“I know,” she said, pretending to chide and moving before he changed his mind.
As she warmed the soup she felt safe to hum part of a song, her husband wouldn’t hear it from the parlour. The sweet, sweet words rose and fell in her mind, a natural pulse to flow with the notes.
“Hush, little baby, don’t say a word, Mummy’s going to buy you a mockingbird.”
The soup was warm now, and she sprinkled in some of the powder they kept in an old spice jar, stirring until it dissolved.
Oh, son! Best of all her children. She would tell him. She would sing to him. Oh, baby!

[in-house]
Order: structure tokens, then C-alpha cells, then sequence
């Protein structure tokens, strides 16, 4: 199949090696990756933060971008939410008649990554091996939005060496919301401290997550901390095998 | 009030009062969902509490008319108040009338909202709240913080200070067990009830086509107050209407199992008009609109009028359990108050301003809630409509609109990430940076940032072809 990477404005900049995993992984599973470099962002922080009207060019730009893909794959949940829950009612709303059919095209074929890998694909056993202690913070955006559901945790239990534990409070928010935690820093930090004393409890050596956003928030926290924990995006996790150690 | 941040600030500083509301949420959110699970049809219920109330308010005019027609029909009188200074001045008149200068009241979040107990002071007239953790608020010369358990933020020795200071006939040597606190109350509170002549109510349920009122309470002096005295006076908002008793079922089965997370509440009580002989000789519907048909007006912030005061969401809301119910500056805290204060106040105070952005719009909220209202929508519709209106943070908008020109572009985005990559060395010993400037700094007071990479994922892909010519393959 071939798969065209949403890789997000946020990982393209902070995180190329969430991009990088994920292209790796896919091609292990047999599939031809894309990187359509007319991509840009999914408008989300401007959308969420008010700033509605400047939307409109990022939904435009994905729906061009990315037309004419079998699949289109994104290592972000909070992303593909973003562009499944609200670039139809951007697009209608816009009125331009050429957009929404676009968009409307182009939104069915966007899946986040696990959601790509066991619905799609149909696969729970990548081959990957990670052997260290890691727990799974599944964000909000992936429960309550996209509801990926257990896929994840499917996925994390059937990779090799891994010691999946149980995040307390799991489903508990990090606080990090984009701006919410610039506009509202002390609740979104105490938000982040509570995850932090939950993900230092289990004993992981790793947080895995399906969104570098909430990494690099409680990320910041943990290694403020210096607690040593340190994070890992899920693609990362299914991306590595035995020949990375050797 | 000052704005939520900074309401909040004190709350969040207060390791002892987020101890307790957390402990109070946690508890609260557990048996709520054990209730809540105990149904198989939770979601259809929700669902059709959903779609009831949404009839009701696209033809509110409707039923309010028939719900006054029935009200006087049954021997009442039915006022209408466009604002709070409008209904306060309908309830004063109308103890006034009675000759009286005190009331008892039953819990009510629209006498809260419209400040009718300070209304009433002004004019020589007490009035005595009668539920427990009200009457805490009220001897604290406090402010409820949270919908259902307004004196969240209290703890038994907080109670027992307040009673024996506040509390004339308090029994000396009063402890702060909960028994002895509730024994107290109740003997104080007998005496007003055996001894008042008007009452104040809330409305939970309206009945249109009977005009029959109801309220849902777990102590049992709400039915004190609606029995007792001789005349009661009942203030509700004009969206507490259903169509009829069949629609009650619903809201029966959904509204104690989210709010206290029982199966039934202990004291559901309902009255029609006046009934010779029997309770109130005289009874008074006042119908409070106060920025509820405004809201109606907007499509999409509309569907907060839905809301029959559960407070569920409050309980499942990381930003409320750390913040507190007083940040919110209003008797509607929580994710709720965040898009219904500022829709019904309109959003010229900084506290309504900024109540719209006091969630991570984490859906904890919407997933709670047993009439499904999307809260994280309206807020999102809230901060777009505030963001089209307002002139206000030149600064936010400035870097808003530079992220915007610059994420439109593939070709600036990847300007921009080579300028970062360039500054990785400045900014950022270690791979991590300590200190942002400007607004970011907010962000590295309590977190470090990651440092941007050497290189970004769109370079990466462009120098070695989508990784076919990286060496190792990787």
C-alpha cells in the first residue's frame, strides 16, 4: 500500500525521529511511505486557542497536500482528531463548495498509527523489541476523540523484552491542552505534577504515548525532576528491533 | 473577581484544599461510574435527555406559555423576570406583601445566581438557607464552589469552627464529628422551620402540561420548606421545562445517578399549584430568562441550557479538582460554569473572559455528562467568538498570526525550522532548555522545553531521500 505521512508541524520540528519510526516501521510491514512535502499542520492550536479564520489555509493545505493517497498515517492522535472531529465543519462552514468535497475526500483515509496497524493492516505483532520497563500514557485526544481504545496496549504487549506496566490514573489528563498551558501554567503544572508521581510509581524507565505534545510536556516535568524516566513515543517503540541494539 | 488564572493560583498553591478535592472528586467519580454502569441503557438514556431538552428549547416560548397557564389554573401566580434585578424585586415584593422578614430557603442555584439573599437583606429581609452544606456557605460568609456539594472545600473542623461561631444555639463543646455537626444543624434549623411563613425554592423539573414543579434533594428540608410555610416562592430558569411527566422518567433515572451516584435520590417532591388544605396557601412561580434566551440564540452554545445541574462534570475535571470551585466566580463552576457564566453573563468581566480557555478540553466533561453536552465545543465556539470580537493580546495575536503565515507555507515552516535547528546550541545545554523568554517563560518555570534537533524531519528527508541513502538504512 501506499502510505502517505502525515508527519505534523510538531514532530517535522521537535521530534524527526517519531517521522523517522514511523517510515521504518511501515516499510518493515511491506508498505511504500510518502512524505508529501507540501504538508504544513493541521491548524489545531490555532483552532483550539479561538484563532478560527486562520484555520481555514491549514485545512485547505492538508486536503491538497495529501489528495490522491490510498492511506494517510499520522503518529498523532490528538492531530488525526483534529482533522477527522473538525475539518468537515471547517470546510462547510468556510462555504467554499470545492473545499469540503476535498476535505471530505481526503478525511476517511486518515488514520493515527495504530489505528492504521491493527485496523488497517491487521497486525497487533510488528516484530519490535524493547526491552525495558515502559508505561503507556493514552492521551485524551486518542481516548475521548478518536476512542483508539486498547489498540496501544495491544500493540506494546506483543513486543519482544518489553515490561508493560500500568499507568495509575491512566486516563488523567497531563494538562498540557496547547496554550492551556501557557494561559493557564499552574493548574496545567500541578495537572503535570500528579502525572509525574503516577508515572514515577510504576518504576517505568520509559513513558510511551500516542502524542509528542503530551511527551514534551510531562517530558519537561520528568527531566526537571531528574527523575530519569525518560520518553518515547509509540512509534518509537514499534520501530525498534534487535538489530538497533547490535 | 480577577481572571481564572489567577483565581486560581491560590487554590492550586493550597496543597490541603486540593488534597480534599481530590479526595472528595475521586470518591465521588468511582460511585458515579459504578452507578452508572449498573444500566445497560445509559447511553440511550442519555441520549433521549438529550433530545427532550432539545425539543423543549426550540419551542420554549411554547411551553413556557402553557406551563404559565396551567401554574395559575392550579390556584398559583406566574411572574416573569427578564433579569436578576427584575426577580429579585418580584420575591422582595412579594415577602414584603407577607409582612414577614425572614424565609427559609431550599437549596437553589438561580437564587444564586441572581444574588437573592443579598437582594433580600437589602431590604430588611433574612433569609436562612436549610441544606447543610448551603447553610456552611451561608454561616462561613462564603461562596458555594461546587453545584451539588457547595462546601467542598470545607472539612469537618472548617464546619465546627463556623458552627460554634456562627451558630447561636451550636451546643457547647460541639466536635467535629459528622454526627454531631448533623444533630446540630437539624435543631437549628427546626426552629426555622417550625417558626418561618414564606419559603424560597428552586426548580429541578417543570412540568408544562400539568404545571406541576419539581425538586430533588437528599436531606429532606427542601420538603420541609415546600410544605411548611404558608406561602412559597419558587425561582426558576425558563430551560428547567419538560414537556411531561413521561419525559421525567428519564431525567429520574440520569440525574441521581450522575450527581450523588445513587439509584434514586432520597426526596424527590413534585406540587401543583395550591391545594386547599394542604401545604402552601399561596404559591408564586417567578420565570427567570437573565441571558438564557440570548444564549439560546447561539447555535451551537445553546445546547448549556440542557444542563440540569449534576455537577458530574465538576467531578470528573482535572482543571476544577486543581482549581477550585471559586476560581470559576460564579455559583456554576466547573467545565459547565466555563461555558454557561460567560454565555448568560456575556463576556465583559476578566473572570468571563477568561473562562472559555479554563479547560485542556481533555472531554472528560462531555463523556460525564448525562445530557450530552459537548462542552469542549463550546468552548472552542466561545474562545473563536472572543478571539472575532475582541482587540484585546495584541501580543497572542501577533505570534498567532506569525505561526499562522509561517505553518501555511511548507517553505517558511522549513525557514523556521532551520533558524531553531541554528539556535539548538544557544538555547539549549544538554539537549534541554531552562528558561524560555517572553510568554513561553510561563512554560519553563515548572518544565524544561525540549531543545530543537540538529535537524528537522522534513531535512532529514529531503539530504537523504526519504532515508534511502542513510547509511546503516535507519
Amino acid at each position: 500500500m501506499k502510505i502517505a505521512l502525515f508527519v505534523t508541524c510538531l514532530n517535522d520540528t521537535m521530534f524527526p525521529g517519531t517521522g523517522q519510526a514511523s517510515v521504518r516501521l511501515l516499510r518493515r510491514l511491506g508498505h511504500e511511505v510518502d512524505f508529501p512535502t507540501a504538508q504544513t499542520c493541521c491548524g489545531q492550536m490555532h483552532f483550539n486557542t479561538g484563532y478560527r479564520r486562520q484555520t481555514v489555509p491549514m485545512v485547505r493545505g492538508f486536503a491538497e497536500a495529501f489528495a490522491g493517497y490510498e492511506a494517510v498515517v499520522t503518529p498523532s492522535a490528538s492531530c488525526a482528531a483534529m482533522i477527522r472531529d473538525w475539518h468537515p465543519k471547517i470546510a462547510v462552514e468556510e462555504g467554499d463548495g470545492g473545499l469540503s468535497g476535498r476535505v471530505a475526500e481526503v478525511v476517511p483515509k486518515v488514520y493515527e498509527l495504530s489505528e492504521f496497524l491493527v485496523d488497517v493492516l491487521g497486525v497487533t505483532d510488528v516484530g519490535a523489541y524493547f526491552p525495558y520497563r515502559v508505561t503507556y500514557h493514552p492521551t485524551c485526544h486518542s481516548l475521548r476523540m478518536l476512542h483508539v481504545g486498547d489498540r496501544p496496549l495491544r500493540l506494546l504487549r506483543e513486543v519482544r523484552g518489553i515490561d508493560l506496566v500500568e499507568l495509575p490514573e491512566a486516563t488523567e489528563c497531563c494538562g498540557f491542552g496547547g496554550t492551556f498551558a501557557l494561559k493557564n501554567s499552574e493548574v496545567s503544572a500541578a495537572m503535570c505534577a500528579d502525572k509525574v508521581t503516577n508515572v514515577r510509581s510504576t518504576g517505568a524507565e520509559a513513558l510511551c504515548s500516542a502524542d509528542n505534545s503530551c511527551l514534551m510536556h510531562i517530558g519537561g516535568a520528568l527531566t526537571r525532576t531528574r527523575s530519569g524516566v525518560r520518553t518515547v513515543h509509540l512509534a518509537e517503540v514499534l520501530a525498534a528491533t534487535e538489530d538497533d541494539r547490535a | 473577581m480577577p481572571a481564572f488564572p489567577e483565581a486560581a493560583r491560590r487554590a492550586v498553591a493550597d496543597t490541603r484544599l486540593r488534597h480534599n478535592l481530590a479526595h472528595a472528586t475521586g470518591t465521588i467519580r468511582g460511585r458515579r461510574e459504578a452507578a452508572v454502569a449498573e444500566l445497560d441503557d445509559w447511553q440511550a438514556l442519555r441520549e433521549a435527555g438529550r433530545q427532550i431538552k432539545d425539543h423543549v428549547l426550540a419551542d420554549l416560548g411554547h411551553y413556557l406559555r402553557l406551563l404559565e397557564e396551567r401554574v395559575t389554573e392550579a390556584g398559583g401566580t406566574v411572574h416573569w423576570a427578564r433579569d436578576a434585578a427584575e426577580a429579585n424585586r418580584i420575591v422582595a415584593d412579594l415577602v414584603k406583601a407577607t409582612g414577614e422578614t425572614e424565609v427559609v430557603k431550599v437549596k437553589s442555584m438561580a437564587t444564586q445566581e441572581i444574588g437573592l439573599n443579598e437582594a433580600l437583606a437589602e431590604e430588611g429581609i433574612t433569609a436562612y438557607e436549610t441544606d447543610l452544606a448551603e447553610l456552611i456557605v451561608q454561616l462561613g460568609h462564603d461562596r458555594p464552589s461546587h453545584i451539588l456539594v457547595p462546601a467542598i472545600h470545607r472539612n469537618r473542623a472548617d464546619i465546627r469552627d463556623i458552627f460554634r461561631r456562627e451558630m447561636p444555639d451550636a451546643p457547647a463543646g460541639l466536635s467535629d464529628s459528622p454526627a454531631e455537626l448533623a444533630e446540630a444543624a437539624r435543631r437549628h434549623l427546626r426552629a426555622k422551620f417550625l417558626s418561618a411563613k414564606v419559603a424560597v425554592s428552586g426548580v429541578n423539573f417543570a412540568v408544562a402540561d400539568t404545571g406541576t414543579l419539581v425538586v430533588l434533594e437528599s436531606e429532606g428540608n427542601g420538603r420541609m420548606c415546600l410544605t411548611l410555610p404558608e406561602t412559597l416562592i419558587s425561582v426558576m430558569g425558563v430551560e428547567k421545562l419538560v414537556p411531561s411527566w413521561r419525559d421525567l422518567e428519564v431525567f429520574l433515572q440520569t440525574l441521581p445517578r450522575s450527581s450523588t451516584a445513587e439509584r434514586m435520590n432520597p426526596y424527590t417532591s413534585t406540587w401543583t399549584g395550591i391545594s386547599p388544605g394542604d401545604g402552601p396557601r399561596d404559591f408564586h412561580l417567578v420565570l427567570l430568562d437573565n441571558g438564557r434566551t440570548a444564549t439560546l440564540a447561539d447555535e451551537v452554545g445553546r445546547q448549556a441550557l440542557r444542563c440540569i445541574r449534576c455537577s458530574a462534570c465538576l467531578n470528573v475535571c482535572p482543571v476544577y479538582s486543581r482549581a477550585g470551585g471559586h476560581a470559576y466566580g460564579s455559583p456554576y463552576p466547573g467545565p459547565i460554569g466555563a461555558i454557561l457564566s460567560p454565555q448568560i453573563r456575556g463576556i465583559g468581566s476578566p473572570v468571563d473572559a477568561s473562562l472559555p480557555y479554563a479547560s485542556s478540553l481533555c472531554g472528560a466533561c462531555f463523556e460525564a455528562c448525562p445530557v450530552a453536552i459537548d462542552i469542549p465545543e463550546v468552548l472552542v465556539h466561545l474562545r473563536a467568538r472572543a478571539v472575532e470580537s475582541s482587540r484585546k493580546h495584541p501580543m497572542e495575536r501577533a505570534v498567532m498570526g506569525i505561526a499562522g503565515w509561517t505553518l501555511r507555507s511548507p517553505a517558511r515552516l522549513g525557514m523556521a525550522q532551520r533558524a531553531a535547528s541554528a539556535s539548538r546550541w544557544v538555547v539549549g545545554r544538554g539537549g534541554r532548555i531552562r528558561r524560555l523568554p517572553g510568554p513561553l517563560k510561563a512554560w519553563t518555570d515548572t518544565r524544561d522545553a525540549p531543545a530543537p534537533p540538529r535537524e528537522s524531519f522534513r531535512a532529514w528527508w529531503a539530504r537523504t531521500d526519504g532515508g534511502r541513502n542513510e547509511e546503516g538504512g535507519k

She unbolted the cellar door and balanced the tray in one arm while she switched the light on. It really needed a clean, she thought, eyeing up cobwebs and coal dust. Baby didn’t mind, though.
She took each step down carefully, the smell of damp tickling her nostrils.
God wanted people to have children. The priest said so. She knew anyway. It was obvious. The shops full of baby things. Children on the TV during the rare times her husband could put up with the noise. The government, helping families out with money and nice laws. Oh yes, everyone knew. Children were from God. Praise God! He gave her another son, the best of all sons! He listened.